David A. Steinberg

Nota: Este archivo abarca los artículos publicados por el autor desde el 1 de Marzo de 2008. Para fechas anteriores realice una búsqueda entrecomillando su nombre.

A pedestrian walks past posters on the street that read “No to the payment of the debt. Break with the IMF,” in Buenos Aires on Wednesday. (Agustin Marcarian/Reuters)

The Argentine government is locked in contentious negotiations with foreign bondholders, led by the U.S. investment firm BlackRock, over the terms of nearly $65 billion in payments it owes on its debt. This is familiar — and risky — territory for Argentina. Should negotiations fail before the June 2 deadline and the government of President Alberto Fernández misses another debt payment, the country will formally slip into default for the third time this century and ninth time in its history.

What’s new this time is the chaotic international backdrop. The global coronavirus pandemic and the accompanying severe, ongoing, worldwide economic contraction suggests we may see a wave of sovereign debt defaults.…  Seguir leyendo »

On Sept. 1, Argentina’s central bank announced new restrictions on foreign currency transactions — reversing the decision taken four years earlier to eliminate currency controls. This was not welcome news for many Argentines, whose ability to buy their currency of choice — the U.S. dollar — faces renewed restrictions.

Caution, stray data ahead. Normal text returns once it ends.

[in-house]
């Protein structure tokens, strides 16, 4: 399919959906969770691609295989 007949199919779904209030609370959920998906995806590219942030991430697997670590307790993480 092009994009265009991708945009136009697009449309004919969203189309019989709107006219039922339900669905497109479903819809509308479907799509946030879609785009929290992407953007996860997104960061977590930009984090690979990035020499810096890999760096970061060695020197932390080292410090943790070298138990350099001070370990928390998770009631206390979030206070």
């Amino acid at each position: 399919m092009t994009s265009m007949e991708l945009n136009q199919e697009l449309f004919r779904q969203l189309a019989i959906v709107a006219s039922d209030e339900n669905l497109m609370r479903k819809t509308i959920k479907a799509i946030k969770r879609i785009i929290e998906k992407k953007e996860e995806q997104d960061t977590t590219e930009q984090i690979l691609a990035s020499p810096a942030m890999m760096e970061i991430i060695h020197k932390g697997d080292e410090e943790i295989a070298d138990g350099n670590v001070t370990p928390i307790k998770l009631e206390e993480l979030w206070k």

President Mauricio Macri focused his 2015 election campaign on freeing economic constraints that the left-wing government had put in place over the previous decade. One core part of this agenda was his promise to eliminate the capital controls. Within days of taking office, Macri rolled back those controls, which had made it difficult to buy dollars and other foreign currency.…  Seguir leyendo »

People walk past a currency exchange shop in Istanbul on Friday. (Lefteris Pitarakis/AP)

Turkey’s currency, the lira, has plummeted in value this month, accelerating its poor performance throughout the year. So far in 2018, the lira has lost over 60 percent of its value, which is its largest depreciation since 2001.

A new survey of Turkish voters suggests that the currency crisis is hurting the government’s popularity. But the political fallout is not likely to be too severe — because the government has convinced Turkish citizens that it is not responsible for the crisis.

Why currency crises cost politicians

Rapid losses in a currency’s external value — also known as “currency crises” — have been common historically.…  Seguir leyendo »